Blog post by Tim Baldwin of the Garden Court Chambers Community Care Team.
Worcestershire County Council applied for judicial review of the Secretary of State's (“SoS”) decision that it, rather than Swindon, was liable under s 117 Mental Health Act 1983 (“s 117 MHA 1983”) to pay for the after-care of a patient (JG) following her discharge from hospital in Swindon.
JG was living in Worcestershire when she was detained in hospital under s 3 MHA 1983 in March 2014. In July 2014 she was discharged to a care home in Swindon. On the discharge she was in receipt of after-care pursuant to s 117, and located there to be near to her daughter. JG's after-care and care home placement were funded by Worcestershire even though she was living in the Swindon area.
In June 2015, JG was again detained under s 3 MHA 1983 in a hospital in Swindon. JG was discharged from detention in hospital in November 2015 but remained in hospital until August 2017.
In respect of the funding of after-care, a dispute arose as to where JG was "ordinarily resident" "immediately before being detained" for the purposes of s.117(3) MHA 1983 after-care, and which local authority should fund JG's after-care from August 2017.
The SoS determined, in the statutory appeal process, that JG was ordinarily resident in Swindon, on the basis that this was where she was living immediately before the second period of detention. This decision was in accordance with the SoS’s "Care and support statutory guidance". Swindon sought a review of that decision and the SoS, on the review, decided that JG was, instead, ordinarily resident in Worcestershire. The SoS's decision was based on 3 propositions:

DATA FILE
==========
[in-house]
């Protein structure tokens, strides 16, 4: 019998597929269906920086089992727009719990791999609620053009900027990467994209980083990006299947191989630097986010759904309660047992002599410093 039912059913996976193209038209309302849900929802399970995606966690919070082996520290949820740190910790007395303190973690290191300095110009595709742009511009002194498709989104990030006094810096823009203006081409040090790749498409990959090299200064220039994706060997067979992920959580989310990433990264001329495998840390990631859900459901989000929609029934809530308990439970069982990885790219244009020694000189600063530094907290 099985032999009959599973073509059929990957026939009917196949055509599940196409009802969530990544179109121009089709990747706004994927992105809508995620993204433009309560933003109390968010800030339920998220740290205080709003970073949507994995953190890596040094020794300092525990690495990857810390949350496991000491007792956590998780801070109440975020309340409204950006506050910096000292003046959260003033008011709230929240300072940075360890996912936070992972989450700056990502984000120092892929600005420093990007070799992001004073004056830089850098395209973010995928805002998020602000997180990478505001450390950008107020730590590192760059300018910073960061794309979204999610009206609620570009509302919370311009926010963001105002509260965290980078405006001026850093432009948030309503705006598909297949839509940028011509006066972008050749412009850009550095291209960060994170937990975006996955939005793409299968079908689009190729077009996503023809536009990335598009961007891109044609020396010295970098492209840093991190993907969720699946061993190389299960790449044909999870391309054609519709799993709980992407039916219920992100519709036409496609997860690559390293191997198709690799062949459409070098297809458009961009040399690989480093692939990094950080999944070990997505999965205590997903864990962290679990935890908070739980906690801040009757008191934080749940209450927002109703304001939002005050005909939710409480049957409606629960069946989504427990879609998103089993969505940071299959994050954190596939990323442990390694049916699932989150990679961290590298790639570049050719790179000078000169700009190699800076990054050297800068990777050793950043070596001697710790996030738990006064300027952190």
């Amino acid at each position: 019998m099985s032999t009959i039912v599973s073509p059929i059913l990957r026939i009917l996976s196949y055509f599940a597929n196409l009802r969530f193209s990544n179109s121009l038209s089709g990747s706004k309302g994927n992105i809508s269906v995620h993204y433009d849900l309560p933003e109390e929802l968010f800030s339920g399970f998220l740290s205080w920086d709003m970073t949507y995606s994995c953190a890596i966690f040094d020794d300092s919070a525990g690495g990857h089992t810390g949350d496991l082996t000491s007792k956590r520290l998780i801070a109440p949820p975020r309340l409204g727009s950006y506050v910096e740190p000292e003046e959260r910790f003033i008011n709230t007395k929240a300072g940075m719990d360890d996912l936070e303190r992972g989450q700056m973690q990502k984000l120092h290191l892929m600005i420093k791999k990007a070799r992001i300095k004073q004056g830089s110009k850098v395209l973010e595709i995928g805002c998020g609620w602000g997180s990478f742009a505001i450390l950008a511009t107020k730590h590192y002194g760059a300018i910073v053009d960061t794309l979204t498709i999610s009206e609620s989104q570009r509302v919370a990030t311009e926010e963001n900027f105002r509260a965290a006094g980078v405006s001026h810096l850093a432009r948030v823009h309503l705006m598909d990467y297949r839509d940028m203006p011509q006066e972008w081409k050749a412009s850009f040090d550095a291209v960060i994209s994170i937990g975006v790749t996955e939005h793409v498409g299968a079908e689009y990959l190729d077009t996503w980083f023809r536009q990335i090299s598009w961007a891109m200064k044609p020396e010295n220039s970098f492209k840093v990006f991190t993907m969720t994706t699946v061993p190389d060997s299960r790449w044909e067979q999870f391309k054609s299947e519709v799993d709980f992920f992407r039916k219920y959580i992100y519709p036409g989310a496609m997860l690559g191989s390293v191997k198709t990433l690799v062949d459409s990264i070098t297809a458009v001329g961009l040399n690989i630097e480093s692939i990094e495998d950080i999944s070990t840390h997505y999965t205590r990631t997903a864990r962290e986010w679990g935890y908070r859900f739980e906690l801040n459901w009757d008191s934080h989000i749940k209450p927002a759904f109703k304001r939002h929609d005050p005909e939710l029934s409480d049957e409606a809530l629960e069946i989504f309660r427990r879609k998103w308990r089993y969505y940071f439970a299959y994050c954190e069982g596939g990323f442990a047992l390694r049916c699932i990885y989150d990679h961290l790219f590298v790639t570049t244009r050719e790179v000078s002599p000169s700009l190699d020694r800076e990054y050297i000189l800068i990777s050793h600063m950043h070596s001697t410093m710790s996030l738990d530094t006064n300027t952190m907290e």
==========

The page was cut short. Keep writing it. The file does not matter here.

- that JG, although physically present and resident in Swindon immediately before the second period of detention in June 2015, should be regarded as being ordinarily resident in Worcestershire, as Worcestershire had placed her in Swindon pursuant to its obligation under s.117 MHA 1983 following the first period of detention, applying the approach in R. (on the application of Cornwall Council) v Secretary of State for Health  UKSC 46,  A.C. 137 (“Cornwall Case”);
- that where there had been a period of detention, immediately followed by a period of after-care services, immediately followed by a second period of detention, the words "immediately before being detained" in s.117(3) MHA 1983 required a construction that a decision was to be made as to the ordinary residence of the person immediately before they were first detained, rather than immediately before their most recent period of detention; and
- that Worcestershire had never made a decision required under s.117(2) MHA 1983 that JG was no longer in need of after-care services so that its duty to provide after care arising out of JG being released from her first period of detention continued notwithstanding her second period of detention in the Swindon area.